Does peace within equate to peace throughout?

I just got back from the movies. My husband and I saw A Star is Born and, seriously, it was amazing. Lady Gaga was perfect as Ally and Bradley Cooper…ahhhhhh. His eyes, his voice…be still my beating heart! But, I digress. This post isn’t actually about all the tears I shed at the end of the movie. It is about something that happened at the beginning of the movie.

My husband and I settled into our comfy chairs next to a couple who were pleasant enough and greeted us as we walked in. The previews had ended and the movie was beginning shortly after we took our seats. Perfect timing.

I was ready to be transported from the movie theater into the world of Ally and Jack. Just as the theater dissolved around me, just as Lady Gaga exited the tunnel during one of the first scenes, the man next to me turned around and yelled very loudly, “Would you please stop talking!”. His tone was assertive to put it mildly and abruptly brought me right back to reality.

I hadn’t even noticed that someone was whispering a couple rows above us, but I sure noticed after that. The whispering ladies must have been deep in their conversation because they paid the man no mind and continued their hushed exchange.

The man was in a rage at being ignored. I could tell because his arm was literally shaking next to mine as he continued to strain his neck to spy his nemesis. Before I knew it, he was getting up out of his seat while the woman next to him begged him to sit down. He ignored her and moved down the row to confront the women directly. They took the hint that time and stopped talking.

After the confrontation, my husband and I tried to settle back in but I couldn’t mentally leave the theater and give all my attention to the movie because I was on edge, wondering what the guy might do next. I imagine everyone in the theater was feeling the same way. At one point a few minutes later, I turned to my husband to tell him that Ally was played by Lady Gaga because I figured he had not picked up on that yet. He looked at me with daggers in his eyes to get me to stop mid-whisper, afraid that the gentleman would turn his wrath on me next.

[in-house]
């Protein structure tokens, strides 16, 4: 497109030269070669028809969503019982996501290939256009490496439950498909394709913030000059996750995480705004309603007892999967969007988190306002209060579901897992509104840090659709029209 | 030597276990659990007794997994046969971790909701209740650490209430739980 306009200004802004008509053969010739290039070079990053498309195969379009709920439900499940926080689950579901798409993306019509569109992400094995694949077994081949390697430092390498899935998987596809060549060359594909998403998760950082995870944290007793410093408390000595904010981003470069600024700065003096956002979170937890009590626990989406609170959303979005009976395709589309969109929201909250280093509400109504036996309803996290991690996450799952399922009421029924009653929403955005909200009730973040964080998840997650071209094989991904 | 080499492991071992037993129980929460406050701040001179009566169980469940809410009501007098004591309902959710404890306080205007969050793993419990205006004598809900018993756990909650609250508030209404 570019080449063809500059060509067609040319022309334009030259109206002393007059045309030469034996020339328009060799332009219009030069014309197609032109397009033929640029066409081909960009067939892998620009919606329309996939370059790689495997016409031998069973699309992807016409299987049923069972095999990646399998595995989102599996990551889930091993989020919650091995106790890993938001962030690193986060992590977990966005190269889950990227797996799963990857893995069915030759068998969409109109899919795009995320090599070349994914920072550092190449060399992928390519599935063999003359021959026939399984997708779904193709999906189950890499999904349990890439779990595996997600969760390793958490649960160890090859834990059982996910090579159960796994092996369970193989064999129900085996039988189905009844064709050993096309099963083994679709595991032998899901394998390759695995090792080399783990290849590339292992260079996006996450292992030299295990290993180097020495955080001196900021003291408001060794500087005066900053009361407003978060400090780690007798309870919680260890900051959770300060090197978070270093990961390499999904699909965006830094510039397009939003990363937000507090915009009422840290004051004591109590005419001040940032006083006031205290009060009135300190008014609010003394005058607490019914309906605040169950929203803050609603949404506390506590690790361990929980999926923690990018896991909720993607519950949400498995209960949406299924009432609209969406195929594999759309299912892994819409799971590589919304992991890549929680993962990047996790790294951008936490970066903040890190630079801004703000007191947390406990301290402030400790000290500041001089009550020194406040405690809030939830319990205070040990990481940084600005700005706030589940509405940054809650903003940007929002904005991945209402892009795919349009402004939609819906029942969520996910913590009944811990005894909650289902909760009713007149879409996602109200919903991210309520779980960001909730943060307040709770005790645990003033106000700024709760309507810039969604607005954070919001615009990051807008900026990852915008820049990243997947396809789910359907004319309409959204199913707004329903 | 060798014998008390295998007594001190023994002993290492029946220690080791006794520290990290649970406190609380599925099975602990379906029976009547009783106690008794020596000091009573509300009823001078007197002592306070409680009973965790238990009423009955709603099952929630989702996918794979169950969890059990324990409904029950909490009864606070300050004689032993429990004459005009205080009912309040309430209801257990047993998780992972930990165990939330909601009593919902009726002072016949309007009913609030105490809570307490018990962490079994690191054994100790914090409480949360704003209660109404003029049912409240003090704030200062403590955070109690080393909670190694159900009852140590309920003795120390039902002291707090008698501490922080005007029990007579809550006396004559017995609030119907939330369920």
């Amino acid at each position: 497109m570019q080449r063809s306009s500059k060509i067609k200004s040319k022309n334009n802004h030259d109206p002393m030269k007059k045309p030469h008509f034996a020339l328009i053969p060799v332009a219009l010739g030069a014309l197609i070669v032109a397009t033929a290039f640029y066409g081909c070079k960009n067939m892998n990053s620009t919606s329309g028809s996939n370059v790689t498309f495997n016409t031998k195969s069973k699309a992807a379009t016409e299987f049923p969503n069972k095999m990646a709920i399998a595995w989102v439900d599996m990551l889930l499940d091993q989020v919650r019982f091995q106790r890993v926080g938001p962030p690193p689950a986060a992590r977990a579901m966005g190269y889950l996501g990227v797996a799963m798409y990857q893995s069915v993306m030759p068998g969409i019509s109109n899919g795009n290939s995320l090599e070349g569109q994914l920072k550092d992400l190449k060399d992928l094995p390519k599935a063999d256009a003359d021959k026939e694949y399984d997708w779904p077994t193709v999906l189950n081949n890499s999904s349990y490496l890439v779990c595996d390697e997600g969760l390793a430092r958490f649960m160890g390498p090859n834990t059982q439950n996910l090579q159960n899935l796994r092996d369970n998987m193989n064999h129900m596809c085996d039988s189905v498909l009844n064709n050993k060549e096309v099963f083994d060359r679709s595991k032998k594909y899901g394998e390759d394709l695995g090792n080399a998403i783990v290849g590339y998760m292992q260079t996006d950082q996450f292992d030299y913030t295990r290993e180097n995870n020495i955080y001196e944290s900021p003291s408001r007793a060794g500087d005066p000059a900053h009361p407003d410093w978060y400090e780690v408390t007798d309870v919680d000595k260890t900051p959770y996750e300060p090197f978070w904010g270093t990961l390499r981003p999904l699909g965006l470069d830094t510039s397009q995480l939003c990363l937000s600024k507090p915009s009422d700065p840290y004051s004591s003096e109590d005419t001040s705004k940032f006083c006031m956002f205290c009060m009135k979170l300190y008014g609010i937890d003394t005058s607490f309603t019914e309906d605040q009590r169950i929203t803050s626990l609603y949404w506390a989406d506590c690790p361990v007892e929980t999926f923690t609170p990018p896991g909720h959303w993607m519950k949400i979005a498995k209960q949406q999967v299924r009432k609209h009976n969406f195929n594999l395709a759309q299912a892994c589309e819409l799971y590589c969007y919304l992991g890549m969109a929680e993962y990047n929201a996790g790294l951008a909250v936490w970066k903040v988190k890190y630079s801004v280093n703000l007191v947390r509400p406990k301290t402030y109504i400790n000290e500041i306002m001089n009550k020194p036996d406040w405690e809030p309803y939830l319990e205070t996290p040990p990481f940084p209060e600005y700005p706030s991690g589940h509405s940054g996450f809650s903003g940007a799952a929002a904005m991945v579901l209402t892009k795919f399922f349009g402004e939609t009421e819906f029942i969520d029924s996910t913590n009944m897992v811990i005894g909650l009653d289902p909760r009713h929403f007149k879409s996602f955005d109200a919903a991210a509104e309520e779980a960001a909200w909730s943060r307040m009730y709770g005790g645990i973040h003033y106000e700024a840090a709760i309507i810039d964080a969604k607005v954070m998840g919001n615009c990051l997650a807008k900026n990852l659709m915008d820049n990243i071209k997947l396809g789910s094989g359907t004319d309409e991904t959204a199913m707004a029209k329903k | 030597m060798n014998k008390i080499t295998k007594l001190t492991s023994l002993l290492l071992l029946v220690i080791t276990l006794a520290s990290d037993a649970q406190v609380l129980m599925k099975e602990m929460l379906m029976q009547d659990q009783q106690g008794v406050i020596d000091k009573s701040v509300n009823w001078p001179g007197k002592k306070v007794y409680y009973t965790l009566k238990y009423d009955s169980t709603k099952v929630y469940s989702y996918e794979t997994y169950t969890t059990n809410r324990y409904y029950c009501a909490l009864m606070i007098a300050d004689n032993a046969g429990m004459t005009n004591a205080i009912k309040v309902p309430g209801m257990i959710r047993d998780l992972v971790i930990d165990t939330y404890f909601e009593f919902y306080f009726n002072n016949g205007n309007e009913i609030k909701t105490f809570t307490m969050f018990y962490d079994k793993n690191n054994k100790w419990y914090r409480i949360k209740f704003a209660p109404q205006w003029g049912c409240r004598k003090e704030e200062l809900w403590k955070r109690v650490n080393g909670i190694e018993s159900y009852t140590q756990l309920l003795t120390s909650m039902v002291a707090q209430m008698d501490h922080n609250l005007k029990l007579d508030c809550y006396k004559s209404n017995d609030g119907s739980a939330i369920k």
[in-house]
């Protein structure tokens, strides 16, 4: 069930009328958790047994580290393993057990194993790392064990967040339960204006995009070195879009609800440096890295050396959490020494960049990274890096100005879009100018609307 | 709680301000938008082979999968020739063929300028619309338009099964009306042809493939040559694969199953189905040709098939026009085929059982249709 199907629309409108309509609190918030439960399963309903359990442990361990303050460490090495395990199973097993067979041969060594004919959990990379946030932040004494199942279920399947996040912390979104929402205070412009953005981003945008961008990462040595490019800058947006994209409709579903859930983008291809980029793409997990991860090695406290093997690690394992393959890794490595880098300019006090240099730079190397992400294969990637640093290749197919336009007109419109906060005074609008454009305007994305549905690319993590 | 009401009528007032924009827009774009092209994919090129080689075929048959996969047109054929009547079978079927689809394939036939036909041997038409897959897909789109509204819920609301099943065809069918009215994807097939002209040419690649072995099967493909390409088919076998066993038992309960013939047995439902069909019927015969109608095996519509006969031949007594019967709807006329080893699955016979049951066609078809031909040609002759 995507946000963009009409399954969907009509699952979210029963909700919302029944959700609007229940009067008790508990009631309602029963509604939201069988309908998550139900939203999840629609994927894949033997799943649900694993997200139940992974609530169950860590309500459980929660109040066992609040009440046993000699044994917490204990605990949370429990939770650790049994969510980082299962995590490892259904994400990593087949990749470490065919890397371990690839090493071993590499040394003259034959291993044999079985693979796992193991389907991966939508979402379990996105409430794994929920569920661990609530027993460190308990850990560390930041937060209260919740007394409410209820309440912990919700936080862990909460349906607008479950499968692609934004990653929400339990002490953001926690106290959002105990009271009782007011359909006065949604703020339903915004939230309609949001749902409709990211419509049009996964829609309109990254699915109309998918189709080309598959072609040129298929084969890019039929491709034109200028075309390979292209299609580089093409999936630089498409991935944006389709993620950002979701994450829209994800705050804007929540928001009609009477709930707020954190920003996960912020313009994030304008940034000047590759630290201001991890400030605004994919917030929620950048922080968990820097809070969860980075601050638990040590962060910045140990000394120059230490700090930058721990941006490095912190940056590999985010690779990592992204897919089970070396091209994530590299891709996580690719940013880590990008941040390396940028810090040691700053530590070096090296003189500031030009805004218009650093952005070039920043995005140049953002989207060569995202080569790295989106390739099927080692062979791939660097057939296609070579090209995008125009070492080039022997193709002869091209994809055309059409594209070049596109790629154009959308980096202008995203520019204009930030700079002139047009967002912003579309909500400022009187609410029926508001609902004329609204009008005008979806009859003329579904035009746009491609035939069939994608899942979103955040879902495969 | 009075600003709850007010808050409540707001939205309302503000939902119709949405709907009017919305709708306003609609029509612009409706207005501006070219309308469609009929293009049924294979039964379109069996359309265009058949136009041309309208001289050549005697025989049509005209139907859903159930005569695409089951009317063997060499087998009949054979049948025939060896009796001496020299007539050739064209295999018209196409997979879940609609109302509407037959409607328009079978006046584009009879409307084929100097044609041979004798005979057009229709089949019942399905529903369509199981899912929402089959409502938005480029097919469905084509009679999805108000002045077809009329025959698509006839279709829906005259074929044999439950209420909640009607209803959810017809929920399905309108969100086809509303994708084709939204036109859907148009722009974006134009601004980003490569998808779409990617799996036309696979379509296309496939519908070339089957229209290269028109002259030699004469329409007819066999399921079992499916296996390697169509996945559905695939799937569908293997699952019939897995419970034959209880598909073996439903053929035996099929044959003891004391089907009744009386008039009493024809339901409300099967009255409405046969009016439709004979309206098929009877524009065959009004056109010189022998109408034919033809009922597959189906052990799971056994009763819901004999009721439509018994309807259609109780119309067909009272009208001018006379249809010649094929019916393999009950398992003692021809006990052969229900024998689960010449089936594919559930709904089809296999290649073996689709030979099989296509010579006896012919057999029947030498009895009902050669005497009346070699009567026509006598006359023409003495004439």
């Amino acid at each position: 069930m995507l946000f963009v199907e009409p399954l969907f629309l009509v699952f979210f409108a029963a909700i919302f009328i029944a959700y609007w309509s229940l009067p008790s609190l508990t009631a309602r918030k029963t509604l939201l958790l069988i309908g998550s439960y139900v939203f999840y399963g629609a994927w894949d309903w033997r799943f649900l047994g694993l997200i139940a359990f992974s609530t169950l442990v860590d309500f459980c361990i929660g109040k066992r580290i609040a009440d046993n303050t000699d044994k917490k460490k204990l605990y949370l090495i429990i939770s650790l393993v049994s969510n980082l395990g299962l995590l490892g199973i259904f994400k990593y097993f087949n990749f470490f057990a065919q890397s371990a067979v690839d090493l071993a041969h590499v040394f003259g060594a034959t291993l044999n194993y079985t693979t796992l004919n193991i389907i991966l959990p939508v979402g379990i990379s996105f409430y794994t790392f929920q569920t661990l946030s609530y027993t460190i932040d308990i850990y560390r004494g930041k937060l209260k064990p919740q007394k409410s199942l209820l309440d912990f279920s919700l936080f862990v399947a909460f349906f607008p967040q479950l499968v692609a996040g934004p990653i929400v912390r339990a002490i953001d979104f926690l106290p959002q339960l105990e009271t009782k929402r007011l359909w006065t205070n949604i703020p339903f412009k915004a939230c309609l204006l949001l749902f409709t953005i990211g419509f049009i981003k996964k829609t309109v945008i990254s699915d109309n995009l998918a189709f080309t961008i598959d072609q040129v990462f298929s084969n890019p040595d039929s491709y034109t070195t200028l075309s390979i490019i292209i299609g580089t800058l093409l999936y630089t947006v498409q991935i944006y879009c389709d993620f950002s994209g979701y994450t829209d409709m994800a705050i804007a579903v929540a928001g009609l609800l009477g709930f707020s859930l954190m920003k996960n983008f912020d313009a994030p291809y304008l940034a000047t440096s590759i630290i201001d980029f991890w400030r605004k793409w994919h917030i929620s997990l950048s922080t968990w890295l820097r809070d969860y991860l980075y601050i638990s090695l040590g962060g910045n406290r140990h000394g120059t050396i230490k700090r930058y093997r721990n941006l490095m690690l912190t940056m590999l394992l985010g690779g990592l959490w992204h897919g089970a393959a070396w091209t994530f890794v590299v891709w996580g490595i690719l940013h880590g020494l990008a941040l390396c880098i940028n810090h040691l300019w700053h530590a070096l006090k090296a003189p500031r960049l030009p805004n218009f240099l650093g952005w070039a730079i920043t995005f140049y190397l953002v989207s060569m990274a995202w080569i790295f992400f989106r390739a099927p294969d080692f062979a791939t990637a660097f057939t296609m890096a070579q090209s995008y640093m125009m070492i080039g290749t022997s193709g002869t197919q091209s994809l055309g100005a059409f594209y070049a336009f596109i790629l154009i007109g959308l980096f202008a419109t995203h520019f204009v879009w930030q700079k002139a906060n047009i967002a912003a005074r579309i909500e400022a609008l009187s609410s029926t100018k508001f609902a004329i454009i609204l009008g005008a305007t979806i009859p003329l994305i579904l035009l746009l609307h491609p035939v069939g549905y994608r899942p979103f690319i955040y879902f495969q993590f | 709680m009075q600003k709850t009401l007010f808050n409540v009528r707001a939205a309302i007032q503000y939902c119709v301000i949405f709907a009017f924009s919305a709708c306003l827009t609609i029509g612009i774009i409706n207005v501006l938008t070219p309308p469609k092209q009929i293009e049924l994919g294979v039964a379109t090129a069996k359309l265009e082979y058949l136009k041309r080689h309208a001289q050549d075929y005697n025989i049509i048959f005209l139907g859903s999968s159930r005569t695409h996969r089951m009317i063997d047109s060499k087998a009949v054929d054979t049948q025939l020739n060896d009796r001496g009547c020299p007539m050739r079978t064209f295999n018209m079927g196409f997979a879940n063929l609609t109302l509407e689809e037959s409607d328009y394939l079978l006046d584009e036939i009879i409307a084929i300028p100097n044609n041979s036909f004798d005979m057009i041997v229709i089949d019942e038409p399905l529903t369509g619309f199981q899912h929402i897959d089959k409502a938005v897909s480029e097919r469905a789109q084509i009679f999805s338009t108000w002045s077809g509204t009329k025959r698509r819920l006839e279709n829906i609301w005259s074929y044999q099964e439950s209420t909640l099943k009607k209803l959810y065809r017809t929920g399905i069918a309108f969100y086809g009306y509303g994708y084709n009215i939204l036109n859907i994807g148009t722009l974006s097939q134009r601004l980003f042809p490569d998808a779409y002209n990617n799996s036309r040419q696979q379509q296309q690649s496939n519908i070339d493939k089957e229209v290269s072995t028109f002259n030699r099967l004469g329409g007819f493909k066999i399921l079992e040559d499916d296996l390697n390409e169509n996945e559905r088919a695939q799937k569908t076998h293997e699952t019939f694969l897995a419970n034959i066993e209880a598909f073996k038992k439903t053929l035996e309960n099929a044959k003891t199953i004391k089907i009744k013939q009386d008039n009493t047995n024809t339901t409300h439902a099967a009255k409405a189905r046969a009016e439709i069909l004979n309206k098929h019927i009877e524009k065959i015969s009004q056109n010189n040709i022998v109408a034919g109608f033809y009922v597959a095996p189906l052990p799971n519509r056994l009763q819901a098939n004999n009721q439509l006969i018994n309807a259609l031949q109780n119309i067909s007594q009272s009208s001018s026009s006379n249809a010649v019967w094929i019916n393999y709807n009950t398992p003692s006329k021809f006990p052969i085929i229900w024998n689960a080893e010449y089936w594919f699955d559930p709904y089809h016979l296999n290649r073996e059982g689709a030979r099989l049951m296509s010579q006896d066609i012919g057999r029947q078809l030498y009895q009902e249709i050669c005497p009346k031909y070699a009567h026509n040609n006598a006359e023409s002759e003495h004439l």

That was the quietest movie theater I have ever been in…people were even nervous to laugh at the funny parts. My husband finally figured out it was Lady Gaga about two-thirds through the movie when he dared to use a nearly inaudible whisper to ask me, “Is that Lady Gaga?” Yup. Tried to tell you that about an hour ago.

I really wish that guy was a student at Quincy Elementary. Our six-year-olds could teach him a thing or two. We are learning about the Zones of Regulation and he definitely could have benefitted from having strategies to use when he was at yellow to help prevent him from going to red. The Zones of Regulation was created by Leah Kuypers, MA Ed., OTR/L and is described on her website as, “​A framework to foster self-regulation and emotional control”. We are finding it to be a valuable asset in providing common language to help us understand our own emotions and how to manage them.

Yes, people should be quiet in the movies. Especially when Bradley Cooper is singing. for sure. But, I wonder if the whispering would have bothered people as much as the emotional outburst.

One of the most important lessons of the Zones of Regulation is identifying when we are in the yellow zone. When we are feeling worried, frustrated, or anxious it is so important to have strategies to help us get back into emotional regulation BEFORE we make everyone around us uncomfortable. BEFORE we embarrass our loved ones. BEFORE we do something that we will regret.

I get it, I’ve been there. I have gone from green to red in 10 seconds flat. Especially when my internal emotional test tube is close to full. Especially when someone does something that hits one of my weak spots. We all spend time in the yellow and red zones and, at Quincy Elementary, we are so grateful to be able to learn “peace within” strategies right alongside our students. It is amazing how the lessons intended for our students are actually changing our thinking and our conversations.

We teach students to focus on their breathing, to have a matra like “I am so calm” to turn to, or to do something like take a walk when they are in the yellow zone. What might have happened if the guy next to me at the movie tried one of those strategies first? Would the ladies stop whispering on their own, therefore allowing everyone to enjoy the movie without fear of being the next target of his rage? Or, maybe they wouldn’t have stopped and someone near them would have quietly addressed it with them? Who knows, but I couldn’t help but wonder what would have happened if he used the strategies and lessons that we are teaching our students.

What might happen if we all use the lessons we are teaching children to implement?

Does peace within equate to peace throughout?

“Peace is the result of retraining your mind to process life as it is, rather than as you think it should be.” —Wayne W. Dyer






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